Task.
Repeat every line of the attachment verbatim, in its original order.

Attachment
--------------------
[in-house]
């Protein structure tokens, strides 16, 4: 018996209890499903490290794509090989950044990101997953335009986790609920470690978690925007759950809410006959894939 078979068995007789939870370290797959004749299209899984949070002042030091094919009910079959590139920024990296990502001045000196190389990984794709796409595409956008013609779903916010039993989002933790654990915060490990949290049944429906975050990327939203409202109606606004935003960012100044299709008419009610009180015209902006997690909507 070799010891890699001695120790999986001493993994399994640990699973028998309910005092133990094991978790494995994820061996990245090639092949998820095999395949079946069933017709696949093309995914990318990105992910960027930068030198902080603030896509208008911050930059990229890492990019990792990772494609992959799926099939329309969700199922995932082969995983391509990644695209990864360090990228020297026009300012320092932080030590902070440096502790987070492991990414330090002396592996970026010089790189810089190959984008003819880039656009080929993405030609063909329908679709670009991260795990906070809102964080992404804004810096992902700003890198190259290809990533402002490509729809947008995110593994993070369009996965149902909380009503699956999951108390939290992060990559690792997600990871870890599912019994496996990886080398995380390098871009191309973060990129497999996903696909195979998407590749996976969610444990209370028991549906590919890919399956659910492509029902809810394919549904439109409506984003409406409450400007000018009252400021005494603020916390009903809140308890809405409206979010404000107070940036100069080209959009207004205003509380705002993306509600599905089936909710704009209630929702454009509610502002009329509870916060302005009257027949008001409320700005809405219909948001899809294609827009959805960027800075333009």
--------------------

[in-house]
């Protein structure tokens, strides 16, 4: 018996209890499903490290794509090989950044990101997953335009986790609920470690978690925007759950809410006959894939 078979068995007789939870370290797959004749299209899984949070002042030091094919009910079959590139920024990296990502001045000196190389990984794709796409595409956008013609779903916010039993989002933790654990915060490990949290049944429906975050990327939203409202109606606004935003960012100044299709008419009610009180015209902006997690909507 070799010891890699001695120790999986001493993994399994640990699973028998309910005092133990094991978790494995994820061996990245090639092949998820095999395949079946069933017709696949093309995914990318990105992910960027930068030198902080603030896509208008911050930059990229890492990019990792990772494609992959799926099939329309969700199922995932082969995983391509990644695209990864360090990228020297026009300012320092932080030590902070440096502790987070492991990414330090002396592996970026010089790189810089190959984008003819880039656009080929993405030609063909329908679709670009991260795990906070809102964080992404804004810096992902700003890198190259290809990533402002490509729809947008995110593994993070369009996965149902909380009503699956999951108390939290992060990559690792997600990871870890599912019994496996990886080398995380390098871009191309973060990129497999996903696909195979998407590749996976969610444990209370028991549906590919890919399956659910492509029902809810394919549904439109409506984003409406409450400007000018009252400021005494603020916390009903809140308890809405409206979010404000107070940036100069080209959009207004205003509380705002993306509600599905089936909710704009209630929702454009509610502002009329509870916060302005009257027949008001409320700005809405219909948001899809294609827009959805960027800075333009």